Bruins Arguably Improved Between the Pipes
Tuukka Rask is sticking around. Let’s get the important part out of the way. But the Bruins did see a bit of a shift between the pipes for this year. With Jaroslav Halak signing with the Vancouver Canucks, they brought in Linus Ullmark to replace him. Halak was just about everything the Bruins could have asked for as a backup goaltender, but Ullmark looks like he could be even better.
In 2020-21, Ullmark recorded a 9-6-3 record with the Buffalo Sabres, including a 2.63 goals against average (GAA) and a .917 save percentage (SV%). When you consider that Ullmark was playing for Buffalo, who had an impressively bad 2020-21 season, these are borderline Vezina numbers. And now that he has the opportunity to play for a much better team, these numbers may start to climb.
How Do the Maple Leafs Match Up?
I’m going to give the Bruins the edge here once again, just because the Maple Leafs’ goaltending tandem poses many more question marks. Jack Campbell provides the fans with lots of hope this season, and Petr Mrazek gives the tandem lots of potential. However, Campbell has yet to prove that he can play at that level over the course of an 82-game season. At least with the Bruins, you know what you’re getting from Rask.
Head Coaching Matchup: Sheldon Keefe vs Bruce Cassidy
It feels like it’s been a lifetime since the Maple Leafs played the Bruins, as the aforementioned Babcock was still behind the bench at the time. We’ve seen Cassidy outcoach Babcock in the playoffs on more than one occasion, but Keefe has never coached against the Bruins. We know that Cassidy is a good coach, but given Keefe’s regular season success, we won’t know how the two bench bosses match up until Keefe is given a shot against them.
Message From Enemy Lines
The rivalry between the Bruins and the Leafs means that there will always be a decent match up whenever they meet. Both teams are vastly different than when they last met and that means there are more question marks. In the past, the Bruins have been effective in shutting down the Leafs top players, but with the absence of David Krejci, more pressure will be put on Patrice Bergeron. He is a phenomenal two-way center, but he can’t be everywhere at once at the Leafs offensive depth may prove to be tricky. Still, the most interesting part of the approaching matches will be the goalie matchup between Petr Mrazek and Linus Ullmark. Both are coming off of injuries and are playing for new teams. In what is sure to be tightly contested matchups this season, how well and how quickly they adjust to their new homes will surely have a mark on this season.Hannah Garfield, The Hockey Writers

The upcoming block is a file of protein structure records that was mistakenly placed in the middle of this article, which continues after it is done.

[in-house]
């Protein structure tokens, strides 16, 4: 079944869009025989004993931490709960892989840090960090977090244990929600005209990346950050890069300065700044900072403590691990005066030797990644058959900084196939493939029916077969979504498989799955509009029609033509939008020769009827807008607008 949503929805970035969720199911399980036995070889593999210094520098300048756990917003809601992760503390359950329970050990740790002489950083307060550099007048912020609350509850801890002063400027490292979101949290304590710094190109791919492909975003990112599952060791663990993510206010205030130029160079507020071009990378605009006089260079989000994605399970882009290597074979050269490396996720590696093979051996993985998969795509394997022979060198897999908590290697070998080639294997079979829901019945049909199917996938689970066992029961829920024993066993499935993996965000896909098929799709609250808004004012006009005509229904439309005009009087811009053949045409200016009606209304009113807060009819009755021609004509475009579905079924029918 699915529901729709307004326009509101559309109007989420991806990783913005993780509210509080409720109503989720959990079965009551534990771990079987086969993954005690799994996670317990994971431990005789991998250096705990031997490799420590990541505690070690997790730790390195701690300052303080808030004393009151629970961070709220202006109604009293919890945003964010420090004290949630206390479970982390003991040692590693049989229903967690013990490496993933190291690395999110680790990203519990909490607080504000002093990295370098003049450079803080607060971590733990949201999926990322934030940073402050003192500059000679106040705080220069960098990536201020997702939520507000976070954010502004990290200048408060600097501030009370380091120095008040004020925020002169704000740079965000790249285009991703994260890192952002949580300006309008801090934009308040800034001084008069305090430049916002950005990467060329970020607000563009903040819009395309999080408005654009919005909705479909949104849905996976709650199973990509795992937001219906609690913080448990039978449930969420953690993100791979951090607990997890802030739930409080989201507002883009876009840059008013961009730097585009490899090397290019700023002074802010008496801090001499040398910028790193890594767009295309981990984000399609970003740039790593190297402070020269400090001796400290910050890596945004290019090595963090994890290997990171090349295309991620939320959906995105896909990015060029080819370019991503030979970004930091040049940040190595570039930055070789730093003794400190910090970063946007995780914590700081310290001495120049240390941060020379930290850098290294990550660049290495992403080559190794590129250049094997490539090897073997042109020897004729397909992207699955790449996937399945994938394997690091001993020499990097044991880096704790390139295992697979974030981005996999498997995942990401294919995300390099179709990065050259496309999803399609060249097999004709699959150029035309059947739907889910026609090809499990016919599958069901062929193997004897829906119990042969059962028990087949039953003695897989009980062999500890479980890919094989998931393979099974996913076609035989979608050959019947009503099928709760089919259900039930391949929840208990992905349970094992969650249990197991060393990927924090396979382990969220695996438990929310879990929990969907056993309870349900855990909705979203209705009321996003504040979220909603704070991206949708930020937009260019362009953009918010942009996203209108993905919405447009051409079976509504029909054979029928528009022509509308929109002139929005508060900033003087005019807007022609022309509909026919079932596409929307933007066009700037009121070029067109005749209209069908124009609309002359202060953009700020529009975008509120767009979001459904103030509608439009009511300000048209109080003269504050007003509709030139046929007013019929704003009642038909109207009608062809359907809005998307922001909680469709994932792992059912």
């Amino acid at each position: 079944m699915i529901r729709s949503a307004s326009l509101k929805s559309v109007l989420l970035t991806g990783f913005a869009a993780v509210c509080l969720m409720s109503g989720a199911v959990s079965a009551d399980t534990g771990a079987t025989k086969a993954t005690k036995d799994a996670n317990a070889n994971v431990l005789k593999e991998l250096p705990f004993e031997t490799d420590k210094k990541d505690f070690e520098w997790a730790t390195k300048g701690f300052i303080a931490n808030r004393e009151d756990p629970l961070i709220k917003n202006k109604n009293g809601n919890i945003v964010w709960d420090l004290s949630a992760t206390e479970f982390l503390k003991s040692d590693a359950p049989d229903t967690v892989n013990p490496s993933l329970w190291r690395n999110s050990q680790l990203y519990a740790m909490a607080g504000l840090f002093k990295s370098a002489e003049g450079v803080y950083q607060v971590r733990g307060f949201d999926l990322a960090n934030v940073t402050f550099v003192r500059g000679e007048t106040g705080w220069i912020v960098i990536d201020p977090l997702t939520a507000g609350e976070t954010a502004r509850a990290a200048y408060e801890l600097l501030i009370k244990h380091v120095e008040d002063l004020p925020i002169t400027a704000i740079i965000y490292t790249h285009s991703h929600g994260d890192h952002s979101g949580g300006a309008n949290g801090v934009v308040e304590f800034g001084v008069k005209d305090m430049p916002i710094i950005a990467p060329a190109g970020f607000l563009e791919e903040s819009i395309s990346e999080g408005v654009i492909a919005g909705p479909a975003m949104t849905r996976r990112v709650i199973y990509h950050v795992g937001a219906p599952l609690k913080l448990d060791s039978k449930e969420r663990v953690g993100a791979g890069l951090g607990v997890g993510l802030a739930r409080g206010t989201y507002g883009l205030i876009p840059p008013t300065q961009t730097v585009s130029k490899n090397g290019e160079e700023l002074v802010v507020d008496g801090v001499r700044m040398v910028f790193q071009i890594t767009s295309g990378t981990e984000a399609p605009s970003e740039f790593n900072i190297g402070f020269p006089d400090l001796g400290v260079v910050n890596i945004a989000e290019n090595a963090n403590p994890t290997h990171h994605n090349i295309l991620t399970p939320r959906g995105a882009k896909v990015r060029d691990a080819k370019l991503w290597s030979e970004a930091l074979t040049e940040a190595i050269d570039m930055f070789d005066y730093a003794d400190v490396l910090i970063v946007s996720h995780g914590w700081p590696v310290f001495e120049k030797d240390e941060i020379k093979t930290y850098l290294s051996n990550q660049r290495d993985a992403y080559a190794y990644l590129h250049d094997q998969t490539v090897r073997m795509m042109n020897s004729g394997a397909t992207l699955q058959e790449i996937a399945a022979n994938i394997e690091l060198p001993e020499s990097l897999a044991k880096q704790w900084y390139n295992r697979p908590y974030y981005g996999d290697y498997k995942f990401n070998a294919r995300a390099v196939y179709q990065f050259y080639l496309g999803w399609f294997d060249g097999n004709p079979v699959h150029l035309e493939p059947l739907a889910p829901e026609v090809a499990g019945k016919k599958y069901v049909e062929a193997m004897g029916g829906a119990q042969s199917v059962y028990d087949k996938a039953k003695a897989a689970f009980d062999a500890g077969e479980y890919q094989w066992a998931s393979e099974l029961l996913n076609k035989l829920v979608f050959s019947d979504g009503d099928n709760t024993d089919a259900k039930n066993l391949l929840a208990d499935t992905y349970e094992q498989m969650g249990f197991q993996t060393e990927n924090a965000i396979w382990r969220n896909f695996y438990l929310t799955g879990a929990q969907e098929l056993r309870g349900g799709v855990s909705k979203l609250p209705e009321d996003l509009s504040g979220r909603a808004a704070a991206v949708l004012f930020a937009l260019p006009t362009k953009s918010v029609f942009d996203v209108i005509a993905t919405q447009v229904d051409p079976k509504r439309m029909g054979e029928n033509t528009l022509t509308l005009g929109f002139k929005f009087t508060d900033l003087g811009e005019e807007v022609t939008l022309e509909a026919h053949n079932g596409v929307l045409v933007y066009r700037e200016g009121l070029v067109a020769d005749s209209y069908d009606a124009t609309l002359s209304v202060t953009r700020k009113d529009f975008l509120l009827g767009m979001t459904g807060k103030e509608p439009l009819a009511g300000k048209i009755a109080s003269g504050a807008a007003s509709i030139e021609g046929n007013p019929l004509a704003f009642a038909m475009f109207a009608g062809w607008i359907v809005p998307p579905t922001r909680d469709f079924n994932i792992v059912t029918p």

Bruins Prospect Corner
While most of the Bruins’ lineup appears to be set in stone, there are always going to be a couple of players who could step up and shine. Here are a few players who could surprise and make the Bruins’ roster out of camp.
Fabian Lysell, Left Wing
This one is a bit of a stretch, but Lysell is easily the most intriguing forward prospect the Bruins have right now. Drafted 21st overall by the team in 2021 after he was originally projected to be a top-10 pick, it’s unknown where Lysell will be playing in 2021-22. His Western Hockey League (WHL) rights are owned by the Vancouver Giants, so he could spend his season there if he needs more time to develop. But if not, he will report to the American Hockey League (AHL)’s Providence Bruins and could earn a call-up if he impresses.
Jack Studnicka, Centre
Studnicka has a perfect opportunity to capitalize on the Bruins’ step back in terms of centre depth. The 2017 second-round pick had his first true cup of tea in the NHL last year, with three points in 20 games.
Whether or not he starts off with the team is unknown, but it’s hard to imagine he won’t get significant looks in the NHL this season.
Zachary Senyshyn, Left Wing
Senyshyn will be entering his fourth season with the Providence Bruins, and in each of the last three seasons, he’s gotten a taste of NHL action. Last season appeared to be his first true step forward developmentally, finishing the 2020-21 AHL season with 13 points in 18 games. I’d have to imagine he’ll start with Providence, but like Studnicka, I would not be shocked at all to see him get some looks with the Bruins.
Nov. 6, 2021 vs Boston
Mar. 29, 2022 @ Boston
Apr. 29, 2022 vs Boston
2021-22 Season Prediction: Fourth in Atlantic
Can you tell the Atlantic Division is loaded with talent? I want to be clear that I think the Bruins will make the playoffs and will make noise when the time comes. But if we’re strictly speaking about the regular season, I think Tampa Bay, Florida, and Toronto will all come out on top. Skill seems to overvalue defence in the regular season, and considering how much Florida is improved, I see the Bruins finishing fourth and claiming one of the wildcard spots. However, the story of how they match up compared to Toronto could be far different come playoff time.